use industrial PC quite a lot but I am less familiar with them.
I am talking more about the PLC side.

Xiaofan

2008\04\26@113028 by Stephen R Phillips

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--- On Sat, 4/26/08, Ruben Jönsson <KILLspamrubenKILLspamspampp.sbbs.se> wrote:

> It does look better now though, but I think that those who
> went from C++ to C#
> will not go back (unless it is necessary as for driver
> development and native
> code development for example).
>
This is called Coerced to be precise.

{Quote hidden}

I might need to point this out C# and .net are NOT languages. This is a common confusion. The idea of it was more secure code, actually it turns out .net has been plagued with vulnerabilities. The point is C# is a variant of C++ not something new. It's also not a migration to anything at all, it's a LIBRARY not anything really new.  It is in fact Visual Basic types rolled into C++ types. Mostly because Microsoft felt a need to merge the base for VB and C++ .NET and C# are the result.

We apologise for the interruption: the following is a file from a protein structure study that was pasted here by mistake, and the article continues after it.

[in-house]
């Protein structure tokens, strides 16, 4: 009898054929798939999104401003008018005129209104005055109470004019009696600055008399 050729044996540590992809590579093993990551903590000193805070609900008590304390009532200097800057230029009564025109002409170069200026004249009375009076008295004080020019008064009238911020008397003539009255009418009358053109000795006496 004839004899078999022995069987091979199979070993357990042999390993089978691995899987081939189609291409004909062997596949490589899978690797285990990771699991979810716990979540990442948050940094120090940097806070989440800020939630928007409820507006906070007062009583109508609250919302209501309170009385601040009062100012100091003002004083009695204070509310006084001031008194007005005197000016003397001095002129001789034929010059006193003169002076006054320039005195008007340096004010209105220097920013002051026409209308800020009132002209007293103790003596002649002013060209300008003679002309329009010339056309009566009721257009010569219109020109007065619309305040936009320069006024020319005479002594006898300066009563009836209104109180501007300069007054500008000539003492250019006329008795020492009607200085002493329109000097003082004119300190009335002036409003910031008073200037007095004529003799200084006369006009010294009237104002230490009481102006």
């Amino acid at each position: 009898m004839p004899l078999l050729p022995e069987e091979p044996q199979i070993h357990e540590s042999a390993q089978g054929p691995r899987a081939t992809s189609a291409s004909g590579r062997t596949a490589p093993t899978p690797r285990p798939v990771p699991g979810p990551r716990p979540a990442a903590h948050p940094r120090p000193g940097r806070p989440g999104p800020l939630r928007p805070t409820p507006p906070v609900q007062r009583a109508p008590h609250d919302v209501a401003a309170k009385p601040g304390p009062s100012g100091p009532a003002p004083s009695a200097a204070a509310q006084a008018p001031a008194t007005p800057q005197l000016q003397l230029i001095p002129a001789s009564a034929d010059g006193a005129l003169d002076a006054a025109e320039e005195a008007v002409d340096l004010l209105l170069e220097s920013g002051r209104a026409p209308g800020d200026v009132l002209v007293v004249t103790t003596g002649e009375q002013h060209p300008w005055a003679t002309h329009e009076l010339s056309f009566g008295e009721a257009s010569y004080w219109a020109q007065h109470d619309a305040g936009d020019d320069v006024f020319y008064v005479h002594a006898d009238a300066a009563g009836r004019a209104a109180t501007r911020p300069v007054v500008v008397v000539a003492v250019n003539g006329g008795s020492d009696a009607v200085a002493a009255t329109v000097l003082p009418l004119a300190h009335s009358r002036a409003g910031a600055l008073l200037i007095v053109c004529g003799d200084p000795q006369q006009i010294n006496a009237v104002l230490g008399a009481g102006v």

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2008\04\27@034243 by Ruben Jönsson

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> I might need to point this out C# and .net are NOT languages. This is a common
> confusion. The idea of it was more secure code, actually it turns out .net has
> been plagued with vulnerabilities. The point is C# is a variant of C++ not
> something new. It's also not a migration to anything at all, it's a LIBRARY
> not anything really new.  It is in fact Visual Basic types rolled into C++
> types. Mostly because Microsoft felt a need to merge the base for VB and C++
> .NET and C# are the result.
>

With that reasoning C++ is only a variant of C. And C is only a variant of ...

/Ruben
http://www.rjjournal.net


==============================
Ruben Jönsson
AB Liros Electronic
Box 9124, 200 39 Malmö, Sweden
TEL INT +46 40142078
FAX INT +46 40947388
RemoveMErubenTakeThisOuTspampp.sbbs.se
==============================

2008\04\27@035951 by Apptech

face
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>> The point is C# is a variant of C++ not
>> something new.

> With that reasoning C++ is only a variant of C. And C is
> only a variant of ...

BCP


       Russell